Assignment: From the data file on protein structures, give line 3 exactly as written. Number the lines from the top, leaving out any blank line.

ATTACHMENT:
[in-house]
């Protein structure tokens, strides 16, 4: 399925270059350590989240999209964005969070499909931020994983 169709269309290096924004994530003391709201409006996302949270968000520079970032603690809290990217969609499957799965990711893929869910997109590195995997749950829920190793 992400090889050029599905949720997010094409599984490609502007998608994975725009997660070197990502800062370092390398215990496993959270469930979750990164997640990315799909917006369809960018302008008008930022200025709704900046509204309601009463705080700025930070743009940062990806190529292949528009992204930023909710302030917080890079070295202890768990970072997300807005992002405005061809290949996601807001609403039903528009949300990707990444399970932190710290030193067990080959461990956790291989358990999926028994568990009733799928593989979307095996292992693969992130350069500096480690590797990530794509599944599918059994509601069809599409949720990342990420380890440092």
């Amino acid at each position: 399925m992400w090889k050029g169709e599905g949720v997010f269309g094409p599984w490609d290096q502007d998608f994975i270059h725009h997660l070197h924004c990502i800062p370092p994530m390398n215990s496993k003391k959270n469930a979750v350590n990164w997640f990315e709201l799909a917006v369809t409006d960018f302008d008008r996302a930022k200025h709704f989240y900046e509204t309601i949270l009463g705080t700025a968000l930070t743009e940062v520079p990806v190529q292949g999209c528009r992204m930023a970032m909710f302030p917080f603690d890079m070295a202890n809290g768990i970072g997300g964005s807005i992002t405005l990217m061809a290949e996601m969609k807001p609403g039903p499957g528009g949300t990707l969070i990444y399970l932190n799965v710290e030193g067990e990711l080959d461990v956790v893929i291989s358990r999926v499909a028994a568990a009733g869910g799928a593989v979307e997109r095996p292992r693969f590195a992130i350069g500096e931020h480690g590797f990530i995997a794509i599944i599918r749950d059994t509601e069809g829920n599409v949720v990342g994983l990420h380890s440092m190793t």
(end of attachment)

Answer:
């Amino acid at each position: 399925m992400w090889k050029g169709e599905g949720v997010f269309g094409p599984w490609d290096q502007d998608f994975i270059h725009h997660l070197h924004c990502i800062p370092p994530m390398n215990s496993k003391k959270n469930a979750v350590n990164w997640f990315e709201l799909a917006v369809t409006d960018f302008d008008r996302a930022k200025h709704f989240y900046e509204t309601i949270l009463g705080t700025a968000l930070t743009e940062v520079p990806v190529q292949g999209c528009r992204m930023a970032m909710f302030p917080f603690d890079m070295a202890n809290g768990i970072g997300g964005s807005i992002t405005l990217m061809a290949e996601m969609k807001p609403g039903p499957g528009g949300t990707l969070i990444y399970l932190n799965v710290e030193g067990e990711l080959d461990v956790v893929i291989s358990r999926v499909a028994a568990a009733g869910g799928a593989v979307e997109r095996p292992r693969f590195a992130i350069g500096e931020h480690g590797f990530i995997a794509i599944i599918r749950d059994t509601e069809g829920n599409v949720v990342g994983l990420h380890s440092m190793t």